We recently warned you about legislation called the “SAVE Act”
which we explained presented grave concerns for alternative newsmedia and others who carry advertisements for adult-oriented services. That legislation has now been introduced in the U.S. Senate as S 2536
(the link goes to a version of the bill posted to Scribd but we understand that it is the version of the bill that was introduced with great fanfare
), which means we can wait no longer: It’s time to speak up.
There are some changes from the discussion draft we had previously seen but none are sufficient to alleviate our concerns (in fact, there are no changes to the very onerous record collection and notice requirements which will directly affect AAN members and which constitute primary basis for our opposition).
The bill was introduced on Thursday, June 26 with bipartisan co-sponsorship: Senators Mark Kirk (R-IL) and Dianne Feinstein (D-CA). Again, the only changes to the discussion draft we already summarized and analyzed for you deal with the provisions that consider anyone who sells, commercially promotes, places, or maintains an adult advertisement used in conjunction with commercial sex trafficking prohibited by federal law or similar state laws as part of the trafficking venture. These changes include:
- Addition of a requirement that the individual “knowingly” sell, commercially promote, place, or maintain an adult advertisement (as opposed to simply engaging in the act)
- Addition of a requirement that the advertisement be sold, commercially promoted, placed or maintained in “a medium whose predominant purpose or use is to facilitate commercial transactions”
- Deletion of the possibility that someone can be convicted because they are negligent of the fact that the individual who has been trafficked is under the age of 18, meaning that punishment can only occur if you act with “reckless disregard” of the individual’s age
- Adds the undefined term “interactive advertising network service provider” to the list of entities which are immune from prosecution under this portion of the law
These changes mean it is highly unlikely that an AAN member could be considered part of a commercial sex trafficking venture even if it knowingly takes an adult advertisement which is used to traffic a minor. That’s because newspapers are not media “whose primary purpose or use is to facilitate commercial transactions”.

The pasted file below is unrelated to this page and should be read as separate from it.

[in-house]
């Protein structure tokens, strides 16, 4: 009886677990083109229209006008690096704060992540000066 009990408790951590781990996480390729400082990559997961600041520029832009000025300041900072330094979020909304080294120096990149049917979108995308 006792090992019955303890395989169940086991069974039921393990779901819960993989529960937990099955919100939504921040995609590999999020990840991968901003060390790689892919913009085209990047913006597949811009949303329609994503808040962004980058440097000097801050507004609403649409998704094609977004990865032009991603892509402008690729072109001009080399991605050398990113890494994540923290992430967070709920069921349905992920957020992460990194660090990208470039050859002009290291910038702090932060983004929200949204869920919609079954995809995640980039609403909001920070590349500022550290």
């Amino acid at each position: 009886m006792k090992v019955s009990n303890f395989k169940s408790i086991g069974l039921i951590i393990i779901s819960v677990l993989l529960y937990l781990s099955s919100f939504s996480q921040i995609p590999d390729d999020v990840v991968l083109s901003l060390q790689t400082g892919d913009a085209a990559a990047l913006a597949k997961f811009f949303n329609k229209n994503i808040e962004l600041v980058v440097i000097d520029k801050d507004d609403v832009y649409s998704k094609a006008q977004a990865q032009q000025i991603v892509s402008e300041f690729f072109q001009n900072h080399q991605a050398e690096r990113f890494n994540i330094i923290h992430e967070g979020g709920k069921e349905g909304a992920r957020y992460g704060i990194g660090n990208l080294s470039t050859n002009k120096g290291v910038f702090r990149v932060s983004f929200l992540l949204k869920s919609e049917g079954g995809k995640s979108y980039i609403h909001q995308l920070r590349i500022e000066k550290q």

But that offers little salvation because, as we said in our earlier summary
and accompanying talking points
, our main concern is that AAN members who take adult advertisements (whatever that exactly means given the somewhat vague and apparently overbroad definition which remains in the now-introduced bill) still MUST
collect government-issued identification from anyone who places the ad, anyone who is depicted in the ad and anyone who is advertised and must keep those records for seven years. They must also engage in whatever requirements are later enacted regarding language which must be placed in these advertisements. This is true regardless of whether the advertisement, anyone placing the advertisement, anyone depicted in the advertisement or anyone advertised has a connection to sex trafficking.
And, again, the penalty for any slip-up (which might include but are not limited to: guessing wrong as to whether something is an adult advertisement, simply failing to get the required identification from a single person, or relying on those who actually have direct access to and contact with those depicted in an advertisement or advertised, only to have them let you down) is severe: a mandatory minimum penalty of $250,000 - $350,000 and/or jail time for a first offense, $350,000 - $500,000 and/or more jail time for repeat offenses, and the possibility of criminal forfeiture.
We still continue to believe these are incredibly onerous requirements, resulting in unduly harsh penalties for even honest errors. Yet they appear to have little direct connection to fighting commercial sex trafficking. AAN Legal Counsel Kevin M. Goldberg and Executive Director Tiffany Shackelford will be making the rounds of Judiciary Committee members
to express our opposition and concerns and reaffirm our commitment to not only improving this bill but also finding other useful ways to stop commercial sex trafficking. We hope you will too.